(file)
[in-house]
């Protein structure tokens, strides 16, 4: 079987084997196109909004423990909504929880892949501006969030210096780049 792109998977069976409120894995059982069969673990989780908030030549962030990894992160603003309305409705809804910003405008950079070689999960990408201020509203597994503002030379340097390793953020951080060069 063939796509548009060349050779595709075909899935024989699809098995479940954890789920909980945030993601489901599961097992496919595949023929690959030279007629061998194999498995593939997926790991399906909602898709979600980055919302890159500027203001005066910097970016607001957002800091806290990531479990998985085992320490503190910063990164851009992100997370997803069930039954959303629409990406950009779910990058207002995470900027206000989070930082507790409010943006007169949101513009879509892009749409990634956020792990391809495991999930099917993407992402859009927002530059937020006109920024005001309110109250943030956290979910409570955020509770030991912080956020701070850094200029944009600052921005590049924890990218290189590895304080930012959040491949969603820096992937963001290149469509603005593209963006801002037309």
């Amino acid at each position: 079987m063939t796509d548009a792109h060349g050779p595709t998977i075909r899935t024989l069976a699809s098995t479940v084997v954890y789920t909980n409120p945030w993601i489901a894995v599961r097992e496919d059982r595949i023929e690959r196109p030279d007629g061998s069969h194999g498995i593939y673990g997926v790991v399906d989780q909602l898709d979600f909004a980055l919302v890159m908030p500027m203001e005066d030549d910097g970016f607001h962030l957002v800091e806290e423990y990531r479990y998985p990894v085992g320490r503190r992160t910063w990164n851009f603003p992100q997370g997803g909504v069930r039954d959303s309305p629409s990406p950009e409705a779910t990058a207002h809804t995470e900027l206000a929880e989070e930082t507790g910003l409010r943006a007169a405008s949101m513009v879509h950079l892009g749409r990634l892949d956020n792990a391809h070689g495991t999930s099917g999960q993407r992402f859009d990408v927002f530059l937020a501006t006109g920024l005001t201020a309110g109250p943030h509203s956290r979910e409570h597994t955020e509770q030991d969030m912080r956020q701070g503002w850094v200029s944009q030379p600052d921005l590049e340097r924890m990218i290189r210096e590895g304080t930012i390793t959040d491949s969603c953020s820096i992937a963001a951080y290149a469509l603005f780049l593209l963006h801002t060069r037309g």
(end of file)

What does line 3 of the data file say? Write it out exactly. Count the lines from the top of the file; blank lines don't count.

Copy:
């Amino acid at each position: 079987m063939t796509d548009a792109h060349g050779p595709t998977i075909r899935t024989l069976a699809s098995t479940v084997v954890y789920t909980n409120p945030w993601i489901a894995v599961r097992e496919d059982r595949i023929e690959r196109p030279d007629g061998s069969h194999g498995i593939y673990g997926v790991v399906d989780q909602l898709d979600f909004a980055l919302v890159m908030p500027m203001e005066d030549d910097g970016f607001h962030l957002v800091e806290e423990y990531r479990y998985p990894v085992g320490r503190r992160t910063w990164n851009f603003p992100q997370g997803g909504v069930r039954d959303s309305p629409s990406p950009e409705a779910t990058a207002h809804t995470e900027l206000a929880e989070e930082t507790g910003l409010r943006a007169a405008s949101m513009v879509h950079l892009g749409r990634l892949d956020n792990a391809h070689g495991t999930s099917g999960q993407r992402f859009d990408v927002f530059l937020a501006t006109g920024l005001t201020a309110g109250p943030h509203s956290r979910e409570h597994t955020e509770q030991d969030m912080r956020q701070g503002w850094v200029s944009q030379p600052d921005l590049e340097r924890m990218i290189r210096e590895g304080t930012i390793t959040d491949s969603c953020s820096i992937a963001a951080y290149a469509l603005f780049l593209l963006h801002t060069r037309g």